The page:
Napster, the controversial internet site for downloading music, has signed a deal to distribute music for three of the major record labels that have taken it to court, Warner Music, Bertelsmann and EMI.
The deal between Napster with MusicNet, a joint venture of the three music giants, will see the internet site continue to reposition itself as a legal mainstream business organisation. In the past, Napster has offered copyrighted music for free from its site, infuriating the music industry, which took it to court.
Rob Glaser, MusicNet's interim CEO, said: "MusicNet is focused on providing a platform that will help consumers who are used to the experience of Napster to find, acquire and enjoy music in a manner that's legal, reliable, secure and supportive of artists and rights holders."
The deal, agreed on Tuesday, came less than three months after Napster was forced to abandon its free song-swapping service after a US court ordered it to ban copyrighted music from its site. Record companies still accuse Napster of not complying with that court decision, saying that it is removing copyrighted music too slowly. A legal threat continues to hang over the service.
Under the agreement, Napster becomes the third distribution partner for MusicNet, which will launch later this year in North America. Napster users will have to pay to download MusicNet material.
The internet firms AOL and RealNetworks have already agreed to act as distributors for MusicNet. The other two big record labels, Sony and Vivendi Universal, have formed their joint venture, called Duet, which is working with Napster's rival, MP3.com, on digital distribution.
MusicNet and Napster said their deal involved all three labels' permitting their content to be carried on Napster but only once it has transformed itself into a non-infringing service. There are also technical hurdles to overcome in protecting the music files.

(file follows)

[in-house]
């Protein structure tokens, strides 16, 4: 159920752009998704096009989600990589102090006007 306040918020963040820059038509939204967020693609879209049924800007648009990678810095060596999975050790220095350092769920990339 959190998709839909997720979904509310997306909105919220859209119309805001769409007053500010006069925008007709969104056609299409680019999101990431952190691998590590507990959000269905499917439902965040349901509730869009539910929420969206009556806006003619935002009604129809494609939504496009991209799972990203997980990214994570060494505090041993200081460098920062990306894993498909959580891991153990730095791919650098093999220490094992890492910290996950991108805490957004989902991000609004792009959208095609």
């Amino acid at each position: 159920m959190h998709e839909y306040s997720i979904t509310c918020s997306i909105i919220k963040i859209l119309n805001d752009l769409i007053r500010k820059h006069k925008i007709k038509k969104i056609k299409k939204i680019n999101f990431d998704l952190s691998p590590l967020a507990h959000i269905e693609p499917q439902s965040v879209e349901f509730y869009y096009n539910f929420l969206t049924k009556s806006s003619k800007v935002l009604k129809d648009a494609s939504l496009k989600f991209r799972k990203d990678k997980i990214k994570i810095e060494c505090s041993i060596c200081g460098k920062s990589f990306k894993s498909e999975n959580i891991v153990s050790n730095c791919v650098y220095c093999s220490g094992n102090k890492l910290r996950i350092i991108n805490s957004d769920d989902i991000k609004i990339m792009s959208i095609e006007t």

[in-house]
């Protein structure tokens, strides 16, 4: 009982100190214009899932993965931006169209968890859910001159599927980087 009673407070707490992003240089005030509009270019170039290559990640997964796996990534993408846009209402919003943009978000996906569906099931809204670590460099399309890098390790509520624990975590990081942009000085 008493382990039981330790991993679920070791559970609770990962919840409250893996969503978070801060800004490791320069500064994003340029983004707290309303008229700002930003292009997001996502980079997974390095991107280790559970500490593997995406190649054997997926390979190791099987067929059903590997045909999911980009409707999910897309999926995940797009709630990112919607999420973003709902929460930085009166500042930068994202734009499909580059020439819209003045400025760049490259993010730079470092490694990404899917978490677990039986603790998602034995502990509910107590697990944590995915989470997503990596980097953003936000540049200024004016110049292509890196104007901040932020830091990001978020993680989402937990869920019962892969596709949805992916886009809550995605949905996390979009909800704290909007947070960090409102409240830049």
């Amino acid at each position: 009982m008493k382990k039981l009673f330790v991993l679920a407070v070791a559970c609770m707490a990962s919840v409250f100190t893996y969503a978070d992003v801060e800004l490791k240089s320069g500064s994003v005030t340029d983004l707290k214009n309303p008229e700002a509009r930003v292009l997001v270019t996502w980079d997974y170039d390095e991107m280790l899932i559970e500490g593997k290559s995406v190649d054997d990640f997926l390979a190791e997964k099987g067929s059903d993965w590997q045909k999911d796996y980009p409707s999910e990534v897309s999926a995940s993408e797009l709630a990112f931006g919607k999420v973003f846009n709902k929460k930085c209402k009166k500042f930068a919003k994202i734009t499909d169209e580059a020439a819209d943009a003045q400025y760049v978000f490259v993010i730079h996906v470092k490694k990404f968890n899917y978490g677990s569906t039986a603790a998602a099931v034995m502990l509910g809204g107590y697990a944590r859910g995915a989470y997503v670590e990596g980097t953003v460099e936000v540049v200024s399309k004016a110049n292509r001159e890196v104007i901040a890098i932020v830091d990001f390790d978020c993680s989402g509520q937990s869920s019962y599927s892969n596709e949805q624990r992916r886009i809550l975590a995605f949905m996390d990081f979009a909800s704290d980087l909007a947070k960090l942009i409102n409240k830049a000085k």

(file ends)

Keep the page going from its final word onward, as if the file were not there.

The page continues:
"What we're trying to do is go from the chaos and contentiousness which is the way this market has been to a way for people to get the music they want in a way that compensates artists," said Mr Glaser.
MusicNet said it was attracted to the 70 million members that Napster attracted, in its days as a free service. Since it started charging in March however, users have dried up. The research firm Webnoize estimated that the total number of songs downloaded from Napster dropped from 2.79 billion in the month of February 2001 to 360 million in May 2001.
As part of the new deal, Napster, headed by CEO Hank Barry, was prohibited from negotiating a similar licensing deal with members of Duet, although Mr Glaser said he hoped both Sony and Universal would agree to eventually license their music to MusicNet, which could then be used on Napster. Separately, Napster is talking to Microsoft to help it create its own fee-paying service to download music.
MP3.com president and founder Michael Robertson gave the MusicNet deal with Napster little chance. "You have Napster, with no technology, licensing from MusicNet, another company with no technology and no products," Mr Robertson said. "It's a house of cards on top of another house of cards."Reuse content